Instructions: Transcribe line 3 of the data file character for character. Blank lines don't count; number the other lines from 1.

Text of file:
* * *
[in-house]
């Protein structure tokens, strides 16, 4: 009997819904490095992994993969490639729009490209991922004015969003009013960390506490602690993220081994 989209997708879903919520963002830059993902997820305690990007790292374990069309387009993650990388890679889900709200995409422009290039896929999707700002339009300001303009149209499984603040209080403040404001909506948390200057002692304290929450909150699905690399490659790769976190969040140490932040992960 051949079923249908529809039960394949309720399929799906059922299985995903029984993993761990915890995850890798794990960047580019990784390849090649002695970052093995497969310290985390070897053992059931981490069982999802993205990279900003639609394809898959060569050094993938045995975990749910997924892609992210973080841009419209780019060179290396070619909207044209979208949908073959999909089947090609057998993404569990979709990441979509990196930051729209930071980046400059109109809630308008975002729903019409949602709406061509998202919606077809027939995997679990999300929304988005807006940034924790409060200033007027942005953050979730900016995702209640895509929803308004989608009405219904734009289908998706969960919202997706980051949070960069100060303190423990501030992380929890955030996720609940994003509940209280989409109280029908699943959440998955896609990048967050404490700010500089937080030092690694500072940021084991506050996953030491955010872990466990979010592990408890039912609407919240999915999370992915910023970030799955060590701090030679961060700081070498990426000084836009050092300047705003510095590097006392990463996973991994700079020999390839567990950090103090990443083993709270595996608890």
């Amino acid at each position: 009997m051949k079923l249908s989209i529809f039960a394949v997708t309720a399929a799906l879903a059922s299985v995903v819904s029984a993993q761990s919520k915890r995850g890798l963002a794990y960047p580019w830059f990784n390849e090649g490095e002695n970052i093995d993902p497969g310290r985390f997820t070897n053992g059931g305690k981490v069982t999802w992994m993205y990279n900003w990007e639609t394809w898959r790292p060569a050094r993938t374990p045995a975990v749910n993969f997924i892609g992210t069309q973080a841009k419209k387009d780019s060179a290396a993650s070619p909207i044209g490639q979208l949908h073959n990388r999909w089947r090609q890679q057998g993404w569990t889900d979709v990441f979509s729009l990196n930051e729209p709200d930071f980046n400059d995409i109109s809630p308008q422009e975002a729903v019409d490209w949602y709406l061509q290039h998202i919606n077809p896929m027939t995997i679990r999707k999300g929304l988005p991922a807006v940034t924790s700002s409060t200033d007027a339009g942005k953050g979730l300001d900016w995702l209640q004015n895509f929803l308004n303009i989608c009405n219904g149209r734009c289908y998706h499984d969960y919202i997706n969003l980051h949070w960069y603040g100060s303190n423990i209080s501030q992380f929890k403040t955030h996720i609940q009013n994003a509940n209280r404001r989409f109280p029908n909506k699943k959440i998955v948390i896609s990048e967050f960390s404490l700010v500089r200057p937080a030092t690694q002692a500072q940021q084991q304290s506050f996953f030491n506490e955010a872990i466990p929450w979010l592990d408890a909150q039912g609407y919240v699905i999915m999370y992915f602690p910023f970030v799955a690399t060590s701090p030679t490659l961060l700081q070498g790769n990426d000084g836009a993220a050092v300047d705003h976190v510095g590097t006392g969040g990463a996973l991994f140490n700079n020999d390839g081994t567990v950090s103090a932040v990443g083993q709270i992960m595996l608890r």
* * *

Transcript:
């Amino acid at each position: 009997m051949k079923l249908s989209i529809f039960a394949v997708t309720a399929a799906l879903a059922s299985v995903v819904s029984a993993q761990s919520k915890r995850g890798l963002a794990y960047p580019w830059f990784n390849e090649g490095e002695n970052i093995d993902p497969g310290r985390f997820t070897n053992g059931g305690k981490v069982t999802w992994m993205y990279n900003w990007e639609t394809w898959r790292p060569a050094r993938t374990p045995a975990v749910n993969f997924i892609g992210t069309q973080a841009k419209k387009d780019s060179a290396a993650s070619p909207i044209g490639q979208l949908h073959n990388r999909w089947r090609q890679q057998g993404w569990t889900d979709v990441f979509s729009l990196n930051e729209p709200d930071f980046n400059d995409i109109s809630p308008q422009e975002a729903v019409d490209w949602y709406l061509q290039h998202i919606n077809p896929m027939t995997i679990r999707k999300g929304l988005p991922a807006v940034t924790s700002s409060t200033d007027a339009g942005k953050g979730l300001d900016w995702l209640q004015n895509f929803l308004n303009i989608c009405n219904g149209r734009c289908y998706h499984d969960y919202i997706n969003l980051h949070w960069y603040g100060s303190n423990i209080s501030q992380f929890k403040t955030h996720i609940q009013n994003a509940n209280r404001r989409f109280p029908n909506k699943k959440i998955v948390i896609s990048e967050f960390s404490l700010v500089r200057p937080a030092t690694q002692a500072q940021q084991q304290s506050f996953f030491n506490e955010a872990i466990p929450w979010l592990d408890a909150q039912g609407y919240v699905i999915m999370y992915f602690p910023f970030v799955a690399t060590s701090p030679t490659l961060l700081q070498g790769n990426d000084g836009a993220a050092v300047d705003h976190v510095g590097t006392g969040g990463a996973l991994f140490n700079n020999d390839g081994t567990v950090s103090a932040v990443g083993q709270i992960m595996l608890r």